One study even found that there was a logarithmic relationship like in the blue line on the graph, where half the sunscreen would actually give you more than half of the full protection! There’s a brief summary of the relationships found in different studies in this review. In all of the studies, the protection achieved was much better than the amounts in the theoretical prediction. A good rule of thumb is that applying half of the recommended amount will give you around 1/3 to 1/2 of the labelled SPF.
The proposed reasoning for why the Beer-Lambert law fails is because it assumes an even surface, when skin is actually uneven. The reason for the different relationships found in different studies is probably because of the different products used.
Why isn’t SPF tested using realistic amounts of sunscreen?
The obvious way to rule out the confusion would be to test sunscreen using the amounts that people actually use. However, it turns out that 2 mg/cm² is needed to get reliable, reproducible results on different people, in different laboratories around the world. So while SPF isn’t very useful for working out how much longer you can stay out in the sun, it’s still useful to compare the relative protection abilities of different sunscreens.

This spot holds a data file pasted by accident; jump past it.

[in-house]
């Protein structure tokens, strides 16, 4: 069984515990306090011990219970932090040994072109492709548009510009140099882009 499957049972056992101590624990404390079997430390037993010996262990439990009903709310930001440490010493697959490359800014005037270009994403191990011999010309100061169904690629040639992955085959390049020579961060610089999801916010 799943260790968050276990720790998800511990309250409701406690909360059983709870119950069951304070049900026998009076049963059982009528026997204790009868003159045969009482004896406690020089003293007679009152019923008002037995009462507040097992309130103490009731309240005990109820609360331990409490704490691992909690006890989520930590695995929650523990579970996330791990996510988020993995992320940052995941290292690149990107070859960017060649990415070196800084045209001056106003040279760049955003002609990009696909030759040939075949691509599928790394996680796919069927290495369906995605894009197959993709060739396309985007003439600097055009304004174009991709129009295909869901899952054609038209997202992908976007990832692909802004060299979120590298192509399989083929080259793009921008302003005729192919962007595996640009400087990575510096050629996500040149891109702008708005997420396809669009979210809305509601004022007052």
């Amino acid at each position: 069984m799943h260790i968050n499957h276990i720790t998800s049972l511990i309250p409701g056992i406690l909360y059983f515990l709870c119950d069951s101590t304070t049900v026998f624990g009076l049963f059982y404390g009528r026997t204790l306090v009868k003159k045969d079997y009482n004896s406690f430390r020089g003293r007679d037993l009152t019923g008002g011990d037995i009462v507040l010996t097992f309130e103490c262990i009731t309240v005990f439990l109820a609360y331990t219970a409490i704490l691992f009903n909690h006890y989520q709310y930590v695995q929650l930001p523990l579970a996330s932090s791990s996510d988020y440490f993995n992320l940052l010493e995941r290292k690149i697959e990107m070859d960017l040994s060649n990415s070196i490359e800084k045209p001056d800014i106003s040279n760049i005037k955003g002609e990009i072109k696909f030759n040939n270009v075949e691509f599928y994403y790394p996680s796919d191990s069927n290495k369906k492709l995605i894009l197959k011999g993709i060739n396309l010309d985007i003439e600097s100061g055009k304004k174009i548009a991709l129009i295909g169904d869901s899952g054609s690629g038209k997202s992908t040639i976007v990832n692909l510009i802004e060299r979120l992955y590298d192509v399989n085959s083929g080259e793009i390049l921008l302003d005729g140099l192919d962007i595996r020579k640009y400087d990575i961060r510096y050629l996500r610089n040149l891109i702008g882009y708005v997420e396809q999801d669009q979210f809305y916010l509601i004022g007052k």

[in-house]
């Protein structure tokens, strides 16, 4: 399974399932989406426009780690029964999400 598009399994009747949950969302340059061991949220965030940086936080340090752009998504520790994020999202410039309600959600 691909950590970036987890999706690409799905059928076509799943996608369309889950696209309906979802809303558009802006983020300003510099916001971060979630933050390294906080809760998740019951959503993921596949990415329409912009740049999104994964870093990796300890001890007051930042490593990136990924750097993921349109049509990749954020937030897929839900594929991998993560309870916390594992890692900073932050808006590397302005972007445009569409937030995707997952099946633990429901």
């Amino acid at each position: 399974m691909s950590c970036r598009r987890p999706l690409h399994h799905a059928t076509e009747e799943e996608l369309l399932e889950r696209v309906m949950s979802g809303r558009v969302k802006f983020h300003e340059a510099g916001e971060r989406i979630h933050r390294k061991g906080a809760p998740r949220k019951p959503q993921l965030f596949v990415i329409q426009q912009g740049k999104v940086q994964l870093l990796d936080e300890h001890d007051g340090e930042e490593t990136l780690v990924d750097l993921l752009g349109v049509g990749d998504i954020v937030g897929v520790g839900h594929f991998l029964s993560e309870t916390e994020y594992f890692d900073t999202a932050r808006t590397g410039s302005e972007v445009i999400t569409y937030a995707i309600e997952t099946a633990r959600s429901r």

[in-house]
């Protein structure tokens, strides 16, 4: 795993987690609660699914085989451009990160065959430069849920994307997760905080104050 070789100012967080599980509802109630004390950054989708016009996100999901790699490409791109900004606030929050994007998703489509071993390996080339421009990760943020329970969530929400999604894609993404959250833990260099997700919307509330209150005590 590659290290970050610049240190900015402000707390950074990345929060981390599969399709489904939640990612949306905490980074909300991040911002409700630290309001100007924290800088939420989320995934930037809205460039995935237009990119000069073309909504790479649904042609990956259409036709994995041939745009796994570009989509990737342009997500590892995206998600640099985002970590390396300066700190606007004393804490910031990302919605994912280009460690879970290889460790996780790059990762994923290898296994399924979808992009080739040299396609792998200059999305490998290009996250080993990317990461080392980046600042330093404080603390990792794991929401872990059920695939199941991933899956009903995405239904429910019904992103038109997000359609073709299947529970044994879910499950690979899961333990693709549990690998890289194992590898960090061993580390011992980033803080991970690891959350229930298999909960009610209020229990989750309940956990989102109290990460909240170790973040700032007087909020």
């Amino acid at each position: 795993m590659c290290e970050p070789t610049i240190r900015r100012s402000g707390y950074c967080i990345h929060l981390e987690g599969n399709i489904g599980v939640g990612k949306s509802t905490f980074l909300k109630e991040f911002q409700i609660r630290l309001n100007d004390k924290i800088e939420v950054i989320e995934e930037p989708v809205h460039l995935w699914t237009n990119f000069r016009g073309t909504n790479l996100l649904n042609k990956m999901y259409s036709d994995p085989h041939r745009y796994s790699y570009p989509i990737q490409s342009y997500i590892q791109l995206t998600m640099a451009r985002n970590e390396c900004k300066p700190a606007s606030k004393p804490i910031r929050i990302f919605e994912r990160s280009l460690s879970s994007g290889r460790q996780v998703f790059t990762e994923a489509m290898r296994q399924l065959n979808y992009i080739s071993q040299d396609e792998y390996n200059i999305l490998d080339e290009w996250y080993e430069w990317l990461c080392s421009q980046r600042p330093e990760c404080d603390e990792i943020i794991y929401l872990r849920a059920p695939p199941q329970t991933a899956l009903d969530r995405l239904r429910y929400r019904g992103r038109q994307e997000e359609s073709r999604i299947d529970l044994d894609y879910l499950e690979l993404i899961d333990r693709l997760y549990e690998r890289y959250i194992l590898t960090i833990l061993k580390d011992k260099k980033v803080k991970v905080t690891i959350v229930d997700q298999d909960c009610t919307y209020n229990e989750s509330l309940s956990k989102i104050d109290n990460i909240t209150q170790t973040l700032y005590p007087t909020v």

What does this mean for my sunscreen use?
The fact that the SPF/amount relationship is closer to linear than exponential has a few interesting implications:
- Using a smaller amount of sunscreen is better than not wearing any sunscreen. While the old exponential model suggested that insufficient sunscreen wasn’t much better than no sunscreen, the actual linear relationship says otherwise. So even if you can’t manage to apply the right amount, it will still make a difference!
- Higher SPF sunscreen can be used to compensate for underapplication. A higher SPF sunscreen will always give more protection. According to the theoretical exponential relationship, the difference would be relatively small, but according to a linear relationship, the SPF will scale. This means that an SPF 30 product will always let in half as much sunburn-causing UV as an SPF 15 product. On the flip side, higher SPFs tend to result in greasier products and are more expensive which means you won’t want to apply as much, so go for the highest SPF sunscreen that you can, considering your budget and the formula.
As always, sunscreen isn’t the be-all and end-all of sun protection, or even the most important aspect. You should be avoiding sun exposure where possible, and using other types of protection as well (clothes, hats, sunglasses). You can’t underapply a shirt, and it you don’t need to remember to reapply it!
H Ou-Yang, J Stanfield, C Cole, Y Appa & D Rigel, High-SPF sunscreens (SPF ≥ 70) may provide ultraviolet protection above minimal recommended levels by adequately compensating for lower sunscreen user application amounts, J Am Acad Dermatol 2012, 67, 1220-1227.
B Petersen & HC Wulk, Application of sunscreen – theory and reality, Photodermatol Photoimmunol Photomed 2014, 30, 96-101.
U Osterwalder & B Herzog, The long way towards the ideal sunscreen – where we stand and what still needs to be done, Photochem Photobiol Sci 2010, 9, 470-481.
Last updated: December 29, 2017 at 18:30 pm